New  meter. This one had to be better. New strip. Same lancing device. Back up the  stairs, this time grumbling and picking up items as I went. I threw the items  off to the side for my young son to deal with tomorrow and headed to his bed. Once  again, I lance his finger. Once again, I got a large amount of blood. The strip  sucked this time. I walked towards the stairs not even considering that I might have to  correct. Good thing…he was 3.2 (57)! More choice words as I shuffled off to get  some juice. I filled a glass, found a straw and went back upstairs for a third time in  less than five minutes.

My son was not keen on drinking. I finally got him to sip.  He drank t all except the last few drops which fly out of the straw and all over his pillow.  My cream pillow cases now have spots of red strawberry juice on them! I am choked. I hate diabetes.  I clean the pillow cases as best as I can and then I wait. Why are 15 minutes a lifetime when  you are dead tired and simply want this day to end?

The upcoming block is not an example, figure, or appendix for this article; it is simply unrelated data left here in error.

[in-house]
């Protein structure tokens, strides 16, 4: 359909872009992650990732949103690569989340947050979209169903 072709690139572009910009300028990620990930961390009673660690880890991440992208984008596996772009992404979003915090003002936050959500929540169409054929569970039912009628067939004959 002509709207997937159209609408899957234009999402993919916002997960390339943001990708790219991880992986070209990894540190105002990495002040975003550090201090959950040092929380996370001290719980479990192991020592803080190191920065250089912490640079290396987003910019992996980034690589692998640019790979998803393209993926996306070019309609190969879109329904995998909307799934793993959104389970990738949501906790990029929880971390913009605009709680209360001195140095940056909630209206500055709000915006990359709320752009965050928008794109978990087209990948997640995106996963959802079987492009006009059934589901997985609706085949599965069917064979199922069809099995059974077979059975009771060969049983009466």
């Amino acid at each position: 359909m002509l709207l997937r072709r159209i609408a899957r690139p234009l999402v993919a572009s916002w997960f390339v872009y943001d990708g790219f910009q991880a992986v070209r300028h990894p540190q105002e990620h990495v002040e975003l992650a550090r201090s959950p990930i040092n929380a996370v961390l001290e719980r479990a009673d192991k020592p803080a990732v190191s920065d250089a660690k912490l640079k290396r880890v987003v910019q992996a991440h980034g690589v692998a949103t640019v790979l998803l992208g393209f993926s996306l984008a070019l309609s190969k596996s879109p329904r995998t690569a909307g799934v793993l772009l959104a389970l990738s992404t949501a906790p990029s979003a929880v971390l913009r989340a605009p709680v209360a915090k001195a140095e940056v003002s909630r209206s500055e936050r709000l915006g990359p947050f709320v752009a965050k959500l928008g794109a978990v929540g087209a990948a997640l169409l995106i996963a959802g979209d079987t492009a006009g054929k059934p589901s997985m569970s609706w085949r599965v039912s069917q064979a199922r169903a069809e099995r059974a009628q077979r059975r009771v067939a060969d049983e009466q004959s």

Yeah! 5.5 (99) and I  was off to bed for two hours. Oh the fun! Oh the joys! Oh where is my DexCom Seven Plus????

Sleep Guilt

Do you ever feel guilty for sleeping? The other night, I was in bed and really wanted to roll over and go back to sleep. I am a night-time tester and have been since diagnosis. I know some people do not believe in a need to test at night and that is their choice.  For me, night testing is not a choice but a job that I must do to keep my son safe, healthy and alive each night.

I know how important this is to me.  I know that there are nights that I have woken up at unexplained times to find him low and dropping.  I know that I have checked at other times and found him high or with site problems that I was able to stop before they turned into ketone issues.

I am very conscious of how “lucky” I am to be able to test my son at night. I know that there are parents who have lost their children to diabetes that would gladly take my place for a few nights.

I should be used to interrupted sleep. I have not slept through the night since the before the birth of my first son.  He was a terrible sleeper who never slept through the night until he was six years old! Waking, walking, testing, and going back to sleep to do it all over again a few hours later should be habit and simple.